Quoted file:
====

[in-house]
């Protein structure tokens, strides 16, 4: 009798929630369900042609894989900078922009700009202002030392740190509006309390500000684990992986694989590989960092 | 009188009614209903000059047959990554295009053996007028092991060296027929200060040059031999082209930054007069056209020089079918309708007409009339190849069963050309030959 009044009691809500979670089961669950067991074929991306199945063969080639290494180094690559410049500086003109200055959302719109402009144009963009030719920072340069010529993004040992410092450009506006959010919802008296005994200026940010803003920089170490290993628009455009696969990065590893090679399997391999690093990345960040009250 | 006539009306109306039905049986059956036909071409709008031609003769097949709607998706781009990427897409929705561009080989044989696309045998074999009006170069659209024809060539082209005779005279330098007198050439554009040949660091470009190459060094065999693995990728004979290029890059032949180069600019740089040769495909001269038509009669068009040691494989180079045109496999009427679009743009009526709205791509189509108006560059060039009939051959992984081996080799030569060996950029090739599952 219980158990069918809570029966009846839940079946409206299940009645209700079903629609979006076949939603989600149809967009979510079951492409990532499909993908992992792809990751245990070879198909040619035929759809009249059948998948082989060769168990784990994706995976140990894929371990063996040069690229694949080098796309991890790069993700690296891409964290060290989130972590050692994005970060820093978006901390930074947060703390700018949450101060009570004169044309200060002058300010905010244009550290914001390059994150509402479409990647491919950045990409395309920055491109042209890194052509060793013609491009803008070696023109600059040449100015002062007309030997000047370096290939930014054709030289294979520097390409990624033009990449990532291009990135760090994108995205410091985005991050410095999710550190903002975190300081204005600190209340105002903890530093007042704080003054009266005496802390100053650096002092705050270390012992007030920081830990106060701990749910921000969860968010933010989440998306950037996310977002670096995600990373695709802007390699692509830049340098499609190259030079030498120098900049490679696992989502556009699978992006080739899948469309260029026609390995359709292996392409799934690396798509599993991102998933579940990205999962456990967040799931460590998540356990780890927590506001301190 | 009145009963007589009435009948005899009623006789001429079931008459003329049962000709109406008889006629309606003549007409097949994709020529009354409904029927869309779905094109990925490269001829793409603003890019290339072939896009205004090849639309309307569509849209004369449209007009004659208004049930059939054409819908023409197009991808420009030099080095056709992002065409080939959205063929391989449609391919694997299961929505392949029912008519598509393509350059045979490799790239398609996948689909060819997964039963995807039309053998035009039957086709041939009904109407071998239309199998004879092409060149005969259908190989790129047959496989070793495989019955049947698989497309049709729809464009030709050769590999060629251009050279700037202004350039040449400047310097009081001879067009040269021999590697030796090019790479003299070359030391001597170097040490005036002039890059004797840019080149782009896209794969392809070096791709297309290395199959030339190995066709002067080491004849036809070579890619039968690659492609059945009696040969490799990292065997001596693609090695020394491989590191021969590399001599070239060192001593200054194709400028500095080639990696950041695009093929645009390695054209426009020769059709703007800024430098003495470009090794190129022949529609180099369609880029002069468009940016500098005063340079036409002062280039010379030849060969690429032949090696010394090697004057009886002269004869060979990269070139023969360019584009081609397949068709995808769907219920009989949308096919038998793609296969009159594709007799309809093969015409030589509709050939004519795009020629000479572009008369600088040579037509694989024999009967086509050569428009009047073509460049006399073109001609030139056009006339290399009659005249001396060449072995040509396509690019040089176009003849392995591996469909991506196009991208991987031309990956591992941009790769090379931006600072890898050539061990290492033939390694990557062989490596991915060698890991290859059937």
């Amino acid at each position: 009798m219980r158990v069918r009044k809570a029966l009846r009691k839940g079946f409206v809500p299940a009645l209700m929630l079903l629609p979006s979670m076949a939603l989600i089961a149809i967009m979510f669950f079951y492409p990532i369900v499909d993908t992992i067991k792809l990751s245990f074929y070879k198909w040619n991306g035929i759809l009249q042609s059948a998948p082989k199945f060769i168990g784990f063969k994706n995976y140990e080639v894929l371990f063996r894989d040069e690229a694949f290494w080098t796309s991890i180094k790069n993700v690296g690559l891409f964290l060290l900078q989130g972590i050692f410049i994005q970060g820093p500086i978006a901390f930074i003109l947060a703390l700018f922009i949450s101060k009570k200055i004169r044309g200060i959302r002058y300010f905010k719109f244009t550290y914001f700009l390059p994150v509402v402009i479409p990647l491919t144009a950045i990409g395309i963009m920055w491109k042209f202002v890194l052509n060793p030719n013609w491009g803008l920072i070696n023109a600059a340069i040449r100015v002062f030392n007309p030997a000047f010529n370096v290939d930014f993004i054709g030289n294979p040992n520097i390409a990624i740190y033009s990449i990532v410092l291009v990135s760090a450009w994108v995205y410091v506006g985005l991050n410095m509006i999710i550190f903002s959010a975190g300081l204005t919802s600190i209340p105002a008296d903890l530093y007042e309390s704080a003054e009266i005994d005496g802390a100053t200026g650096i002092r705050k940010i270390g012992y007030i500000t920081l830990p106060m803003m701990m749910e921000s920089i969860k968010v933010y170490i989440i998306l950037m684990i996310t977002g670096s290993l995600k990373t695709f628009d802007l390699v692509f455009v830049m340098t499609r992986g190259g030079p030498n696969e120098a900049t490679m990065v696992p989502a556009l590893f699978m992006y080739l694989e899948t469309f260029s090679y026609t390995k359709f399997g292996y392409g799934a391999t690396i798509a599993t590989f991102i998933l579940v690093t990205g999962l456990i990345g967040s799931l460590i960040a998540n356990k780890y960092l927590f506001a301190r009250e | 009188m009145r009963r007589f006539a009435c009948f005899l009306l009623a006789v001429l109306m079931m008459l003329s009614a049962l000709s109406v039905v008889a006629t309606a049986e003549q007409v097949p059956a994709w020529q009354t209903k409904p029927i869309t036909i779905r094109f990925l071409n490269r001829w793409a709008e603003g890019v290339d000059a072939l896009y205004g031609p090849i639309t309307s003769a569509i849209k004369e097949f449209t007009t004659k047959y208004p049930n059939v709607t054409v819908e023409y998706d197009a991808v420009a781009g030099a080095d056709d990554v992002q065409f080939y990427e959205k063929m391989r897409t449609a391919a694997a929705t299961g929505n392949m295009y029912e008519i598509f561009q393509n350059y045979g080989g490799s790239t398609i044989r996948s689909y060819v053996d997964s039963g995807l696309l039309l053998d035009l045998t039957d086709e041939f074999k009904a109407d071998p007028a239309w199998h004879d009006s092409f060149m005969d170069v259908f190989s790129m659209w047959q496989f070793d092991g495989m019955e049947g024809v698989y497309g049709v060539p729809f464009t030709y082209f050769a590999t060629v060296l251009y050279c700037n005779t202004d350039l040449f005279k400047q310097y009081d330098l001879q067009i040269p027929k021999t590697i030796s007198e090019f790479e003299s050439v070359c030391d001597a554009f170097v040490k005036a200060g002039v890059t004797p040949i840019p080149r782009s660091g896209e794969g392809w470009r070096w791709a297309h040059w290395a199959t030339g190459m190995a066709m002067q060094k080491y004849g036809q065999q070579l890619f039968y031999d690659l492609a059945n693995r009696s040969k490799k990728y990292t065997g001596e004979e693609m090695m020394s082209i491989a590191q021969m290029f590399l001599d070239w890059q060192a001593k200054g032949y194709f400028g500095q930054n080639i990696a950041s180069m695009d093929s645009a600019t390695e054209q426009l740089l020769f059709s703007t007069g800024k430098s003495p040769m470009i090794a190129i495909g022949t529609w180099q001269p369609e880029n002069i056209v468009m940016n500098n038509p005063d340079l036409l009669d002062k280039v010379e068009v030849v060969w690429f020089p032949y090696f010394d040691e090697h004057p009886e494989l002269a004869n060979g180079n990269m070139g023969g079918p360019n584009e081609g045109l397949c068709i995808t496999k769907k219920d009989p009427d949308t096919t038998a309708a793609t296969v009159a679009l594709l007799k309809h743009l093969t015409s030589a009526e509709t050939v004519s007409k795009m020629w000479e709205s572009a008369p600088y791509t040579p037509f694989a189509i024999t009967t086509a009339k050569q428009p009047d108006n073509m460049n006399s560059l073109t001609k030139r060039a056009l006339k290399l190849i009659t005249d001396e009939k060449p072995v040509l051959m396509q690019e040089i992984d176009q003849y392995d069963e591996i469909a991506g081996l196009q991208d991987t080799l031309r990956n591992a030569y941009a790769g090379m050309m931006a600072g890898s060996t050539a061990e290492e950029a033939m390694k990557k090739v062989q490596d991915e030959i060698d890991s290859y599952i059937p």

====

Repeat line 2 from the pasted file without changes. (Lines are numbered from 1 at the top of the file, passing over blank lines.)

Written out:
């Protein structure tokens, strides 16, 4: 009798929630369900042609894989900078922009700009202002030392740190509006309390500000684990992986694989590989960092 | 009188009614209903000059047959990554295009053996007028092991060296027929200060040059031999082209930054007069056209020089079918309708007409009339190849069963050309030959 009044009691809500979670089961669950067991074929991306199945063969080639290494180094690559410049500086003109200055959302719109402009144009963009030719920072340069010529993004040992410092450009506006959010919802008296005994200026940010803003920089170490290993628009455009696969990065590893090679399997391999690093990345960040009250 | 006539009306109306039905049986059956036909071409709008031609003769097949709607998706781009990427897409929705561009080989044989696309045998074999009006170069659209024809060539082209005779005279330098007198050439554009040949660091470009190459060094065999693995990728004979290029890059032949180069600019740089040769495909001269038509009669068009040691494989180079045109496999009427679009743009009526709205791509189509108006560059060039009939051959992984081996080799030569060996950029090739599952 219980158990069918809570029966009846839940079946409206299940009645209700079903629609979006076949939603989600149809967009979510079951492409990532499909993908992992792809990751245990070879198909040619035929759809009249059948998948082989060769168990784990994706995976140990894929371990063996040069690229694949080098796309991890790069993700690296891409964290060290989130972590050692994005970060820093978006901390930074947060703390700018949450101060009570004169044309200060002058300010905010244009550290914001390059994150509402479409990647491919950045990409395309920055491109042209890194052509060793013609491009803008070696023109600059040449100015002062007309030997000047370096290939930014054709030289294979520097390409990624033009990449990532291009990135760090994108995205410091985005991050410095999710550190903002975190300081204005600190209340105002903890530093007042704080003054009266005496802390100053650096002092705050270390012992007030920081830990106060701990749910921000969860968010933010989440998306950037996310977002670096995600990373695709802007390699692509830049340098499609190259030079030498120098900049490679696992989502556009699978992006080739899948469309260029026609390995359709292996392409799934690396798509599993991102998933579940990205999962456990967040799931460590998540356990780890927590506001301190 | 009145009963007589009435009948005899009623006789001429079931008459003329049962000709109406008889006629309606003549007409097949994709020529009354409904029927869309779905094109990925490269001829793409603003890019290339072939896009205004090849639309309307569509849209004369449209007009004659208004049930059939054409819908023409197009991808420009030099080095056709992002065409080939959205063929391989449609391919694997299961929505392949029912008519598509393509350059045979490799790239398609996948689909060819997964039963995807039309053998035009039957086709041939009904109407071998239309199998004879092409060149005969259908190989790129047959496989070793495989019955049947698989497309049709729809464009030709050769590999060629251009050279700037202004350039040449400047310097009081001879067009040269021999590697030796090019790479003299070359030391001597170097040490005036002039890059004797840019080149782009896209794969392809070096791709297309290395199959030339190995066709002067080491004849036809070579890619039968690659492609059945009696040969490799990292065997001596693609090695020394491989590191021969590399001599070239060192001593200054194709400028500095080639990696950041695009093929645009390695054209426009020769059709703007800024430098003495470009090794190129022949529609180099369609880029002069468009940016500098005063340079036409002062280039010379030849060969690429032949090696010394090697004057009886002269004869060979990269070139023969360019584009081609397949068709995808769907219920009989949308096919038998793609296969009159594709007799309809093969015409030589509709050939004519795009020629000479572009008369600088040579037509694989024999009967086509050569428009009047073509460049006399073109001609030139056009006339290399009659005249001396060449072995040509396509690019040089176009003849392995591996469909991506196009991208991987031309990956591992941009790769090379931006600072890898050539061990290492033939390694990557062989490596991915060698890991290859059937």